Generally speaking, offerors on government procurements must notify the contracting agency when they know that one or more key personnel listed in their proposal become unavailable after proposal submission. Determining when the offeror actually knows that a proposed key person is unavailable, however, is not always as easy to determine as it sounds. What if the person merely states that the person is looking at other job opportunities? Is that enough to say that the key person is unavailable? This was the issue recently faced by GAO in MindPoint Group, LLC, B-418875.2, B-418875.4 (Oct. 8, 2020).
MindPoint Group, LLC
In this case, the solicitation required the offerors to submit resumes and letters of commitment for each of the eleven proposed key personnel. Offerors also had to certify that the key personnel would be available at time of award for no less than six months.
MindPoint submitted a resume and letter of commitment for a proposed key person– the Cybersecurity Architect. A little over a month after MindPoint’s quote was submitted, MindPoint inquired with the contracting agency about the status of the award. The contracting agency responded that it expected to make contract award the following week.
MindPoint then advised the proposed key person of the expected award date. The proposed key person responded that the wait was taking a toll on his family and that he would be pursuing another offer. Despite this statement, MindPoint believed that the proposed key person would remain on the team if contract award was promptly made.
The agency did not award the contract until about two weeks after the expected date. Although MindPoint claimed that it immediately contacted the proposed key person to discuss his starting date, MindPoint also posted a job listing to its website for the Cybersecurity Architect position. A few days later, MindPoint notified the contracting agency that the proposed key person was unavailable. Ultimately, however, the proposed key person did sign an employment letter agreeing to perform the Cybersecurity Architect role.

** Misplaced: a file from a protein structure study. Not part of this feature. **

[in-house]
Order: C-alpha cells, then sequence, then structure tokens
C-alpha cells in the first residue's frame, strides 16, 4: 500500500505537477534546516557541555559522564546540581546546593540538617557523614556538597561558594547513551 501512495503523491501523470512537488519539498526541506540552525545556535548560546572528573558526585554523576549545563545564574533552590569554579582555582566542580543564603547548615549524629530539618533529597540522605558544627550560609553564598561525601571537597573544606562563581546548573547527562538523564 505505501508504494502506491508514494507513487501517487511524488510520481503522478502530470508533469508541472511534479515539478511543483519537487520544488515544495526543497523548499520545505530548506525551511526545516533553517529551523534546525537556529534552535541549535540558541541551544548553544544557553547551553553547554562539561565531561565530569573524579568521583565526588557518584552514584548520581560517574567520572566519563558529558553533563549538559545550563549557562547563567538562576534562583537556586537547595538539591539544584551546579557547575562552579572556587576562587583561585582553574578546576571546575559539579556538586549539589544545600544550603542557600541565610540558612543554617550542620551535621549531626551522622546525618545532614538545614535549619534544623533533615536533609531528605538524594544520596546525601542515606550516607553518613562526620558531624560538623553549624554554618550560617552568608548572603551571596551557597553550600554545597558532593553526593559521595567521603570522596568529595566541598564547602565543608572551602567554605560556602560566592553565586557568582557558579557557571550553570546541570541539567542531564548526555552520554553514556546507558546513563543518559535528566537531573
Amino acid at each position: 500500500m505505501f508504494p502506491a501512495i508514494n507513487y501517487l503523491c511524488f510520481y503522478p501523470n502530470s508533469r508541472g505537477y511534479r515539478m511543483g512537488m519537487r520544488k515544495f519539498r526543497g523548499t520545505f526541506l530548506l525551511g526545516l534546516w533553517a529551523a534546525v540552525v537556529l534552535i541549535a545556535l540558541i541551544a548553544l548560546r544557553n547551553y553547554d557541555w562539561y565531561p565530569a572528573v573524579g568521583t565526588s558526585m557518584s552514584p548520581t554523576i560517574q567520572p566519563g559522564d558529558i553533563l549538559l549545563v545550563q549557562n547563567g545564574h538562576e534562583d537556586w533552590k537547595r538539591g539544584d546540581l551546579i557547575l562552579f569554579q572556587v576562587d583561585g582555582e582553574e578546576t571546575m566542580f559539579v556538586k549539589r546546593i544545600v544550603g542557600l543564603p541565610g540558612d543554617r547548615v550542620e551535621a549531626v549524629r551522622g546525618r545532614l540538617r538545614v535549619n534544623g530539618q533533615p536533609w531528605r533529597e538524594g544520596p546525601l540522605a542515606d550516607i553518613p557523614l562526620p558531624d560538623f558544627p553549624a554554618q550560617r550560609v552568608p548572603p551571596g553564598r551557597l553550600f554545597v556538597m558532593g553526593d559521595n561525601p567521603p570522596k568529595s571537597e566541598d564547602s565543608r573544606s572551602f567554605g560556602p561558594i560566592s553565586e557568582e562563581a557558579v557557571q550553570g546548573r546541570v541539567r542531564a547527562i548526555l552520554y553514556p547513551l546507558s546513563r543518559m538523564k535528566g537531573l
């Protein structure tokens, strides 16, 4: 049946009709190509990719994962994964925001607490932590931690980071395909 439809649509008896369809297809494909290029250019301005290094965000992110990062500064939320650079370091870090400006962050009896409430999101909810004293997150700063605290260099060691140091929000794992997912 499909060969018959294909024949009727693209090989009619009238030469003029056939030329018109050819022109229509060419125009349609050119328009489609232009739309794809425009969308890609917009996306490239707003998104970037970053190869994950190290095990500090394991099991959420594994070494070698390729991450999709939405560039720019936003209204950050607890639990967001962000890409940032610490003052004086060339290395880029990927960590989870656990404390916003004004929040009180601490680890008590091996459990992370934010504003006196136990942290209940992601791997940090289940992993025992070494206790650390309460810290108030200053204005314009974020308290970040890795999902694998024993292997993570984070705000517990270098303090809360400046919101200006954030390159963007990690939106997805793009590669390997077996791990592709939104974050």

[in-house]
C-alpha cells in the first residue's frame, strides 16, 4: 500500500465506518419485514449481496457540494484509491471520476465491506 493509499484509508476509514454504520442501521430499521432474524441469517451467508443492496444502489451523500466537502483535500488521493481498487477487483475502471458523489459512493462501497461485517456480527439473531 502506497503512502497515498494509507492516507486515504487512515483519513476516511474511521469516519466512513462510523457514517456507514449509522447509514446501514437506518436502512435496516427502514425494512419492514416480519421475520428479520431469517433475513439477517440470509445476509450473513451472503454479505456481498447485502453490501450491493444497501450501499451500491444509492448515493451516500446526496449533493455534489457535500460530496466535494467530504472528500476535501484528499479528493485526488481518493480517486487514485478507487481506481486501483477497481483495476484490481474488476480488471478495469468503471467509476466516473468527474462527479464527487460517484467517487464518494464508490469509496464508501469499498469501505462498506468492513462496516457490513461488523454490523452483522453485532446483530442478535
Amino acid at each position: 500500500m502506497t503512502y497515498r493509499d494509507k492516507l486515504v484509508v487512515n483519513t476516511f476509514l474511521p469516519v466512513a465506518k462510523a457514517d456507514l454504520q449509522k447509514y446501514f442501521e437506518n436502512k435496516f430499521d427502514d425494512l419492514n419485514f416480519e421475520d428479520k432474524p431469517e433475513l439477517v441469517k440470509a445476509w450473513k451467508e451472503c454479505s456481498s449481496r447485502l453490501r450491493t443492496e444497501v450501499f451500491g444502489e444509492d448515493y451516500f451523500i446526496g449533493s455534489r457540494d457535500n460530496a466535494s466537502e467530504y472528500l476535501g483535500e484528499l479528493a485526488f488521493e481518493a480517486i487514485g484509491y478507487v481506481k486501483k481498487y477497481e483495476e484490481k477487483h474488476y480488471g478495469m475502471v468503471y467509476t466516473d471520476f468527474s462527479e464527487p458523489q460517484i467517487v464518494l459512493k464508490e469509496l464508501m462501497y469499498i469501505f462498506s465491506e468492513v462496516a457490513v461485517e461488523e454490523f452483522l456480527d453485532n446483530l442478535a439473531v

A protest was filed challenging the award on several bases, including a protest that MindPoint failed to notify the contracting agency of the unavailability of the proposed key person prior to award thereby rendering the award improper due to a material change in proposed staffing. The question before GAO was whether MindPoint had actual knowledge that the proposed key person was unavailable.
Stating that it was a close call, GAO concluded that the statement that the proposed key person would be pursuing another offer was not sufficiently definite to communicate unequivocally that the proposed key person was unavailable to serve as the Cybersecurity Architect on this project. According to GAO, doubts about the proposed key person’s availability is not equivalent to having actual knowledge that the key person in fact is unavailable. Therefore, knowledge of the proposed key person’s intention to pursue another opportunity, without more, did not constitute actual knowledge of unavailability that required MindPoint to notify the contracting agency prior to award.
The issue of key personnel unavailability is problematic for offerors. Under GAO case law, solicitation requirements for key personnel are material requirements. If any of the offeror’s proposed key personnel become unavailable for any reason, the offeror must notify the contracting agency. The contracting agency then must either reject the offeror’s proposal as technically unacceptable or conduct discussions with all offerors and permit the offeror to substitute key personnel. Since the contracting agency often does not want to conduct discussions, many times the unavailability results in the offeror being excluded from the competition. While the results of notifying the contracting agency may be harsh, not notifying the contracting agency is not a good option either as the offeror’s proposal still is not eligible for award and can be protested.